I Filed an Unemployment Claim, What's Next?
As you may have heard, the Coronavirus Aid, Relief, and Economic Security (CARES) Act includes provisions to bolster state Unemployment Insurance (UI) payments, in the wake of the COVID-19 crisis and the millions of Americans applying for unemployment benefits. Not only are more people eligible to file for unemployment, including part-time and freelance/gig workers, but those who qualify could receive an extra $600 weekly, in addition to state unemployment benefits, at least temporarily.
If you’re like so many millions of Americans who have suffered from cut hours, furloughs, or layoffs due to the coronavirus, you may have already figured out how to file for unemployment in your state and started the process of providing required information and documents. If you have yet to hear back from your state UI offices or receive funds, you may naturally wonder what comes next.
Some states allow you to complete your UI application without submitting essential documents, so you might think your job is done. However, you may still have to submit certain proof of your claim, such as identification (state ID or driver’s license) and documents related to your employment over the past 12-18 months, including proof of employment and earnings, just for example. Failure to submit could result in an incomplete application and delayed or denied benefits.
Watch for Follow-Up
Whether you elected to receive information about your UI claim electronically or by mail, it’s smart to keep an eye out for updates. If any required information or documentation is missing from your application, your state UI offices should contact you to request missing components in order to complete your application. You’ll want to fulfill requirements as soon as possible to avoid delays to release of your unemployment benefits.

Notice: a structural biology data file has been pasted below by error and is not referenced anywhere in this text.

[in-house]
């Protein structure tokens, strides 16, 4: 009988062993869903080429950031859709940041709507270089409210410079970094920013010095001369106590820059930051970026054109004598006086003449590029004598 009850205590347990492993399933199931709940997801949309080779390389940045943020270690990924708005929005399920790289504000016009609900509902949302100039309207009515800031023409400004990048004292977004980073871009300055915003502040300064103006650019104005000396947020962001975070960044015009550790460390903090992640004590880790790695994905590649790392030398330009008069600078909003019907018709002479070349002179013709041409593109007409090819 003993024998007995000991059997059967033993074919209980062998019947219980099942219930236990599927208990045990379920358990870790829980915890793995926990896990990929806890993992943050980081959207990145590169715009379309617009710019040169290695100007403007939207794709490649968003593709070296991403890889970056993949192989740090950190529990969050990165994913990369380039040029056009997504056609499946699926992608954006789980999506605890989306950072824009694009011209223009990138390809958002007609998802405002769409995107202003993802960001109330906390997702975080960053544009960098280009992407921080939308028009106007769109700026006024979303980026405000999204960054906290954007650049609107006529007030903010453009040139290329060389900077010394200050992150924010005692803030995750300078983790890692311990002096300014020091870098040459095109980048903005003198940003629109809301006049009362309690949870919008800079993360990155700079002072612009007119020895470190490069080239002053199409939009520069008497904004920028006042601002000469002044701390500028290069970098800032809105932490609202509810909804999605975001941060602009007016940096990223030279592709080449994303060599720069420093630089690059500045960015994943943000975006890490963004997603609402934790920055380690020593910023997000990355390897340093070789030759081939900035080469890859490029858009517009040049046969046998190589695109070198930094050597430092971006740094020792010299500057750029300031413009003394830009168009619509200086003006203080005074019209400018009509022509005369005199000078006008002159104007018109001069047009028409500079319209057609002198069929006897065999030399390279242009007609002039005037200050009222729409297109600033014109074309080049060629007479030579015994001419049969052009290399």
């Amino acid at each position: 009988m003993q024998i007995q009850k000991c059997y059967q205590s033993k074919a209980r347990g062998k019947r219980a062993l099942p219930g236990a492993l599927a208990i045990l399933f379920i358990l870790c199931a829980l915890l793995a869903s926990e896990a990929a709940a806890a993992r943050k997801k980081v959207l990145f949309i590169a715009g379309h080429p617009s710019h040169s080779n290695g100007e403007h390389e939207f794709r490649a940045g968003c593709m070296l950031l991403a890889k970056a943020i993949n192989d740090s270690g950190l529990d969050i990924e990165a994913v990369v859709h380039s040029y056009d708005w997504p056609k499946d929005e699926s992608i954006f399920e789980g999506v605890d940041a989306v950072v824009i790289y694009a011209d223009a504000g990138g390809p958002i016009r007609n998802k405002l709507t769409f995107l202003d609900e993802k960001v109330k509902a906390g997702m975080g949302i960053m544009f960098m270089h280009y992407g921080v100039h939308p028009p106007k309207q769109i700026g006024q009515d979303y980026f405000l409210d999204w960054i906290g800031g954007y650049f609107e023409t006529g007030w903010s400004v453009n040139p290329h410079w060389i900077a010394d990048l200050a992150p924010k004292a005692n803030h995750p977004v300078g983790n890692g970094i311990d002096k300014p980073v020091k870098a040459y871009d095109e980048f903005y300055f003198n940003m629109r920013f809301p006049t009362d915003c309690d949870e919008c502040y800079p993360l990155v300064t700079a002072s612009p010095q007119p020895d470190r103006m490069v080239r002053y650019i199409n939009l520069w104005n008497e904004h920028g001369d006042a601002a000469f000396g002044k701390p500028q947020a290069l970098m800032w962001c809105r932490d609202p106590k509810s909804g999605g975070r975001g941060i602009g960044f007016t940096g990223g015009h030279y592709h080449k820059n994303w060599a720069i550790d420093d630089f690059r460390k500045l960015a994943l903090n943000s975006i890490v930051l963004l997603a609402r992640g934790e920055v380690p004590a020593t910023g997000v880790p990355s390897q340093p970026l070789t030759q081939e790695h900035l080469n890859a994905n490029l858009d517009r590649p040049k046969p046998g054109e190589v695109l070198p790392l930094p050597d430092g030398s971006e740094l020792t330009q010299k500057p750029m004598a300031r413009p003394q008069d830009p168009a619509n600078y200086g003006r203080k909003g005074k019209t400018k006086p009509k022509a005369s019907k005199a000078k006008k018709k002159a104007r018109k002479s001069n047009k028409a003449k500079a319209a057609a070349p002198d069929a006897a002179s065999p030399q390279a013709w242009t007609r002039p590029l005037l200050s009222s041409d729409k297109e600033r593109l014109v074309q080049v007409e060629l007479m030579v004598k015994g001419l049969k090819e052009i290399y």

Just because you’ve been approved to receive unemployment benefits doesn’t mean your work is done. Rules regarding UI benefits vary by state, but recipients are typically required to recertify every two weeks by providing ongoing eligibility information. Failure to do this could result in delayed or denied benefits.
In the past, part of the process of recertifying was confirming that you had been seeking and applying for new employment, but this requirement is being waived in many cases due to the fact that coronavirus “shelter in place” orders are making it nearly impossible to seek new work. That said, you will still be required to recertify in order to confirm your ongoing unemployment status.
Wait for Benefits
Once you have submitted all required information and been approved for UI benefits, all that remains is to wait for benefits to arrive. In some states, you’ll receive a check in the mail, although many now offer the option to direct deposit funds into a bank account.
Some states issue a debit card that is mailed out, and once you activate it, you will have access to funds. Future payments will appear in your account and you can access them by using your card like any other debit card, or arrange to have them direct deposited into your bank account. These cards feature an expiration date, so if you have an old one that has expired from a previous instance of unemployment, you may need to wait for a new one to arrive.
According to the Federal Department of Labor, you should receive your first payment within 2-3 weeks of filing, but due to the high volume of new applications for UI benefits (over 10 million in March alone), you should probably expect delays.